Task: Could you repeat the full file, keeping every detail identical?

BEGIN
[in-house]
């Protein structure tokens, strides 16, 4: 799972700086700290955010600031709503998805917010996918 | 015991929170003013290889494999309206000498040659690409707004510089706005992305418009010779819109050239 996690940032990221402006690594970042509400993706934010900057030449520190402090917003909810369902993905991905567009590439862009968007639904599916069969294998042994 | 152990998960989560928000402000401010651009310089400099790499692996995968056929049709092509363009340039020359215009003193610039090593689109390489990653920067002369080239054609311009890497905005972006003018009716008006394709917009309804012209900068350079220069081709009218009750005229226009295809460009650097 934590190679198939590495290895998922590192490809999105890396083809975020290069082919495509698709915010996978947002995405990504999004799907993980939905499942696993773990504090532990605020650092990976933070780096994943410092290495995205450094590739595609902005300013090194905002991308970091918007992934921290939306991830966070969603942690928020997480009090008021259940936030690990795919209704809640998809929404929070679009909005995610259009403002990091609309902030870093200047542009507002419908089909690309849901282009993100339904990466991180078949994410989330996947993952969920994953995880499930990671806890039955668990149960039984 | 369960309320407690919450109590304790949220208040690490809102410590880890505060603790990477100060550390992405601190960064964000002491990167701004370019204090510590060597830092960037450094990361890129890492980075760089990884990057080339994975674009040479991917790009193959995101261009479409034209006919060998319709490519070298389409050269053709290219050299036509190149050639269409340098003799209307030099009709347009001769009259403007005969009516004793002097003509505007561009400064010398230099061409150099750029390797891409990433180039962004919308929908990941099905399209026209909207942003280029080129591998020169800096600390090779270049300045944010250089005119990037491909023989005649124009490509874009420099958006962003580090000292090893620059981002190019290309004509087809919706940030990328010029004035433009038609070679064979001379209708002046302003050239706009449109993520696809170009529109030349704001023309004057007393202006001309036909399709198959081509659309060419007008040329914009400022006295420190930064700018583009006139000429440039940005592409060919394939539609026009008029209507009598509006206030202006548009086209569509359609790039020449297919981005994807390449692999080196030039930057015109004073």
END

[in-house]
């Protein structure tokens, strides 16, 4: 799972700086700290955010600031709503998805917010996918 | 015991929170003013290889494999309206000498040659690409707004510089706005992305418009010779819109050239 996690940032990221402006690594970042509400993706934010900057030449520190402090917003909810369902993905991905567009590439862009968007639904599916069969294998042994 | 152990998960989560928000402000401010651009310089400099790499692996995968056929049709092509363009340039020359215009003193610039090593689109390489990653920067002369080239054609311009890497905005972006003018009716008006394709917009309804012209900068350079220069081709009218009750005229226009295809460009650097 934590190679198939590495290895998922590192490809999105890396083809975020290069082919495509698709915010996978947002995405990504999004799907993980939905499942696993773990504090532990605020650092990976933070780096994943410092290495995205450094590739595609902005300013090194905002991308970091918007992934921290939306991830966070969603942690928020997480009090008021259940936030690990795919209704809640998809929404929070679009909005995610259009403002990091609309902030870093200047542009507002419908089909690309849901282009993100339904990466991180078949994410989330996947993952969920994953995880499930990671806890039955668990149960039984 | 369960309320407690919450109590304790949220208040690490809102410590880890505060603790990477100060550390992405601190960064964000002491990167701004370019204090510590060597830092960037450094990361890129890492980075760089990884990057080339994975674009040479991917790009193959995101261009479409034209006919060998319709490519070298389409050269053709290219050299036509190149050639269409340098003799209307030099009709347009001769009259403007005969009516004793002097003509505007561009400064010398230099061409150099750029390797891409990433180039962004919308929908990941099905399209026209909207942003280029080129591998020169800096600390090779270049300045944010250089005119990037491909023989005649124009490509874009420099958006962003580090000292090893620059981002190019290309004509087809919706940030990328010029004035433009038609070679064979001379209708002046302003050239706009449109993520696809170009529109030349704001023309004057007393202006001309036909399709198959081509659309060419007008040329914009400022006295420190930064700018583009006139000429440039940005592409060919394939539609026009008029209507009598509006206030202006548009086209569509359609790039020449297919981005994807390449692999080196030039930057015109004073």